The righteous shall never be removed: but the wicked shall not inhabit the earth.
The Bible is not redundant. Though repeating its promises and warnings many times, the Bible is not excessive, superfluous, or wasteful by confronting you with similar truth again and again. The God of heaven does not waste words. One of the most important lessons of the Bible is repeated numerous times in Proverbs – the righteous will be blessed, and the wicked will be cursed. The issue is what you will do with the warning.
From beginning to end, the Bible describes the blessed lives of the righteous. They are men and women who fear and love God, trust and obey His word for every decision in life, and despise and reject the false and deceitful lifestyles of the world around them. Consider Abraham, Isaac, Jacob, Joseph, Moses, Ruth, David, Esther, and others in the Old Testament. Consider Zacharias, Mary, Simeon, Anna, Luke, and Gaius in the New.
In stark contrast, the Bible also describes the cursed lives of the wicked. They are men and women who fear men and love money, trust and obey the world’s ideas, and despise and reject the wisdom of God offered to them in creation and the Word of God. Consider Cain, Nimrod, Lot, Lot’s wife, Ishmael, Esau, Reuben, Samson, Saul, Jezebel, and others in the Old. Consider Herod, Pilate, Judas Iscariot, Sapphira, and Demas in the New.
If your future success or suffering in this world and the next is at stake, how many times should you be warned, and how loud should you be warned? God has sent His prophets early and often to warn His people about their sins (II Chron 36:15-16; Jer 7:25). And He has commanded them to do it loudly (Is 40:9; 58:1). You will never be able to blame God, but you will be able to blame yourself for rejecting the many warnings (Pr 5:7-14).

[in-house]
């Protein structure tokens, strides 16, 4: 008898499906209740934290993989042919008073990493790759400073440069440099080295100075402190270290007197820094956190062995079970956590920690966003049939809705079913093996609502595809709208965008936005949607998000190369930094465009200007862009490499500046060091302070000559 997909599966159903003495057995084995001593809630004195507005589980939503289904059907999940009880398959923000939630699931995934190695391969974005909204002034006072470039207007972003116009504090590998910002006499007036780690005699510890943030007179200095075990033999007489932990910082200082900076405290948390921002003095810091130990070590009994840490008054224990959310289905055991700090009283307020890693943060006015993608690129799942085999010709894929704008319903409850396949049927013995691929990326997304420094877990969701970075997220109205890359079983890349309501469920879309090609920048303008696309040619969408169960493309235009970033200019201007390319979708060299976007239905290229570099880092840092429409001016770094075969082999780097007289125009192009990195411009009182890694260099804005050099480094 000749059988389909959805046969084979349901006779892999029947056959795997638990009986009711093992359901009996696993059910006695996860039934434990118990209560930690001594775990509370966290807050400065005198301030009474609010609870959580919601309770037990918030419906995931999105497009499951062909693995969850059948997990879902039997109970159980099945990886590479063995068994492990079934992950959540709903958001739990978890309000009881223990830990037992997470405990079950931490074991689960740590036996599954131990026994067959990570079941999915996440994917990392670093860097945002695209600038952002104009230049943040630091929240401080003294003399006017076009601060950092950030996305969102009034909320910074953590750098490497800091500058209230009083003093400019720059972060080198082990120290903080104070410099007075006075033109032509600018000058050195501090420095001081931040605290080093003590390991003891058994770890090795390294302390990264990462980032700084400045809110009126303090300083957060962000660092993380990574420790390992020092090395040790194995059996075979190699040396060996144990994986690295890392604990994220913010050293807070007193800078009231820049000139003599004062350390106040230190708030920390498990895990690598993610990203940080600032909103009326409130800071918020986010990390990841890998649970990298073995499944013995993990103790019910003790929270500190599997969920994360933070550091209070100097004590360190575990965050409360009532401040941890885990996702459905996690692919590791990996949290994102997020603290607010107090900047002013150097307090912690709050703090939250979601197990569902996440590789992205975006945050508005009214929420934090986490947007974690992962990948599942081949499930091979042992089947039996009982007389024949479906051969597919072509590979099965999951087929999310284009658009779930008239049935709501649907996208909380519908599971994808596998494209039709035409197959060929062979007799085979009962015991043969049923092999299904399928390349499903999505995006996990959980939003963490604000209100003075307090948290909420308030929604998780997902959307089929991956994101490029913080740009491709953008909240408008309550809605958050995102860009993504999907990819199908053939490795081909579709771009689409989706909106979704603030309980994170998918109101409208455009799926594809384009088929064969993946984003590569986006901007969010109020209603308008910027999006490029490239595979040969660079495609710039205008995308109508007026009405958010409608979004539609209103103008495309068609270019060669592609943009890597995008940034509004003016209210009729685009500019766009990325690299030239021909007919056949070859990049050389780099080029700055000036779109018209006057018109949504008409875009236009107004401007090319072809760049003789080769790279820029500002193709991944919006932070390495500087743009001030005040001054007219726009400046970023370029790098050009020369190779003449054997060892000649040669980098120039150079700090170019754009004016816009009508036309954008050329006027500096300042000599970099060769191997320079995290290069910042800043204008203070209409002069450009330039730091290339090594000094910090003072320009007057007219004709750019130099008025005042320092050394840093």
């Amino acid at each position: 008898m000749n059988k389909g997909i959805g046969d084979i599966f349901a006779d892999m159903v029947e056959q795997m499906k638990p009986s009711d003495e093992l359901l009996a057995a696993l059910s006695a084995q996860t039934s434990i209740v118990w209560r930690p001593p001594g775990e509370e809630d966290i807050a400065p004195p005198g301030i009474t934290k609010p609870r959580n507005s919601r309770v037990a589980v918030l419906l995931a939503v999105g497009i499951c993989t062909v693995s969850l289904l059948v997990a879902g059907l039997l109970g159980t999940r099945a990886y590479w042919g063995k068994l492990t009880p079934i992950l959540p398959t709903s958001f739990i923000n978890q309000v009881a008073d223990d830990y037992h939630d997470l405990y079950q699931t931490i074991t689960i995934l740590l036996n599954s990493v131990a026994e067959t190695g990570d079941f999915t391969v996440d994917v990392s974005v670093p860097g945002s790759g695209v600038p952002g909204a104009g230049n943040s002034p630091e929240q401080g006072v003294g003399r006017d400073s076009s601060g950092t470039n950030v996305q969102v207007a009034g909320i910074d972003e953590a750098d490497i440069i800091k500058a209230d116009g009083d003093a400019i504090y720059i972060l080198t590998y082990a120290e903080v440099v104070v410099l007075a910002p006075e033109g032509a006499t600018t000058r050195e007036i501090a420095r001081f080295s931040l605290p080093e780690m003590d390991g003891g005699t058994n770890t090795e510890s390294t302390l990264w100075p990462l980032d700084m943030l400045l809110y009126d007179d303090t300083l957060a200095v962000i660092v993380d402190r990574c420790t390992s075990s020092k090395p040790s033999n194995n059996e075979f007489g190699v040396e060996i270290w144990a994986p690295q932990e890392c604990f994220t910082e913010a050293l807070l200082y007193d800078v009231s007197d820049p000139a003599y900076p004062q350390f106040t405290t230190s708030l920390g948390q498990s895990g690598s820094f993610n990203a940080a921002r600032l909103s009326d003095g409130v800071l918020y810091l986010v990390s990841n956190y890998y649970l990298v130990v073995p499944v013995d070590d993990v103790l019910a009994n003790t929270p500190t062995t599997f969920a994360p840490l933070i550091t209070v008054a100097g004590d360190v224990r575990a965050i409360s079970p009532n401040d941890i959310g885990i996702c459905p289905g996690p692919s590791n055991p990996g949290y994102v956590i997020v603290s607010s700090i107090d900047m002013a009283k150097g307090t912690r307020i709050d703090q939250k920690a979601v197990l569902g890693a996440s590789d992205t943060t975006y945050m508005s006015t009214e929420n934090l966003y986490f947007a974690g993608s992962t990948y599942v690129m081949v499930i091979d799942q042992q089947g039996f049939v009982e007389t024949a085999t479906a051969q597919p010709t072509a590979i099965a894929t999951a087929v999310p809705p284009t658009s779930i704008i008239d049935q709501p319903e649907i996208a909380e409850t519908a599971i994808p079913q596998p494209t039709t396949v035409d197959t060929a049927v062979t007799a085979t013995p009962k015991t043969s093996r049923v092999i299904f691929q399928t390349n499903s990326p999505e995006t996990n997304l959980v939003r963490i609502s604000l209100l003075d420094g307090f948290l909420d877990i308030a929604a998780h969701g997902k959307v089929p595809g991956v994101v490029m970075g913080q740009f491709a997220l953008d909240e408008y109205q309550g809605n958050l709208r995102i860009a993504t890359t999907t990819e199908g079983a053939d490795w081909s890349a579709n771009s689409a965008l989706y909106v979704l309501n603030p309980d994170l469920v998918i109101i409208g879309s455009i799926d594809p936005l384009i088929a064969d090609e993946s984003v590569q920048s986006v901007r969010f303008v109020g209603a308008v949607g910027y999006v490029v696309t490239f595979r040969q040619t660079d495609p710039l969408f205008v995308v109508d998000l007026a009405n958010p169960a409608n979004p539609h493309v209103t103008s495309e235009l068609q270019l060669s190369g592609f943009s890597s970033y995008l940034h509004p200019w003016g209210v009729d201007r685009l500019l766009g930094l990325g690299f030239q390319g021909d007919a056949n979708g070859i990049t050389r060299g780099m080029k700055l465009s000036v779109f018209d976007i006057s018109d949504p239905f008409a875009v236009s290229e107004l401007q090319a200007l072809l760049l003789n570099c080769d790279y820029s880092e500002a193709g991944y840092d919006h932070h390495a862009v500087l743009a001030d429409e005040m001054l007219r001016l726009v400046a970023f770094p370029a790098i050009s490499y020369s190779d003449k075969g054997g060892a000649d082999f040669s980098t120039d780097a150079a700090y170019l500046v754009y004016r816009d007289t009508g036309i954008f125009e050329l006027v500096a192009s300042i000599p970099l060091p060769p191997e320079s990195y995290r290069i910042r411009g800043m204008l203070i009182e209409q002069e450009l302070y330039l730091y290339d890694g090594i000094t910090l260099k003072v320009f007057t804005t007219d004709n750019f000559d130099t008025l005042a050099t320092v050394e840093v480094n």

A wicked lifestyle will shorten your life, and it will damn you for eternity. Where are Adolph, Alexander, Benito, Darwin, Josef, Mao, Nietzsche, Sigmund, Temujin, and countless others? “God shall likewise destroy thee for ever, he shall take thee away, and pluck thee out of thy dwelling place, and root thee out of the land of the living” (Ps 52:5). And what will Jesus say in the great Day of Judgment? “Depart from me, ye cursed, into everlasting fire, prepared for the devil and his angels” (Matt 25:41).
A righteous lifestyle will lengthen your life, and it will bless you for eternity. It is these blessings that Solomon repeated over and over as motivation to choose godliness and wisdom over wickedness. Consider just a very few examples (Pr 10:6,16,24-25,27-29; 11:3,5-8,18-21,31; 12:2-3,7,21; 13:6,9,15,21-22,25). If you want to learn wisdom from King Solomon’s proverbs, then grasp his most common warning found in this proverb.
Some ask, “What about the martyrs? They were righteous, and they were cut off early in life, and they died horribly painful deaths.” You must see the big picture. The blessed God has countless more factors involving each life than you can see with your limited vision and intelligence. The martyrs were blessed with joy, peace, and contentment far exceeding their bodily pain. It may be helpful to understand the proverb this way,
“The righteous shall never be removed; that is, they shall live long and happily on earth, when God deems this best for them, and then they shall live eternally in heaven. But the wicked shall not inhabit the earth; that is, they shall not even have a long and quiet time on earth, unless God intends a curse and trouble to them by extending their earthly lives, and then they shall be cast into the lake of fire for eternal torment.”
The Bible is not redundant. Though repeating its promises and warnings many times, the Bible is not excessive, superfluous, or wasteful by confronting you with similar truth again and again. The God of heaven does not waste words. But consider how many have read its repetitive warnings and how few have altered their lives to please Him and obtain His blessings. Reader, what will you do? Will you be a fool and say, “I have heard all this before”? It is your choice. But the blessed God will have the last laugh (Ps 59:5-8).
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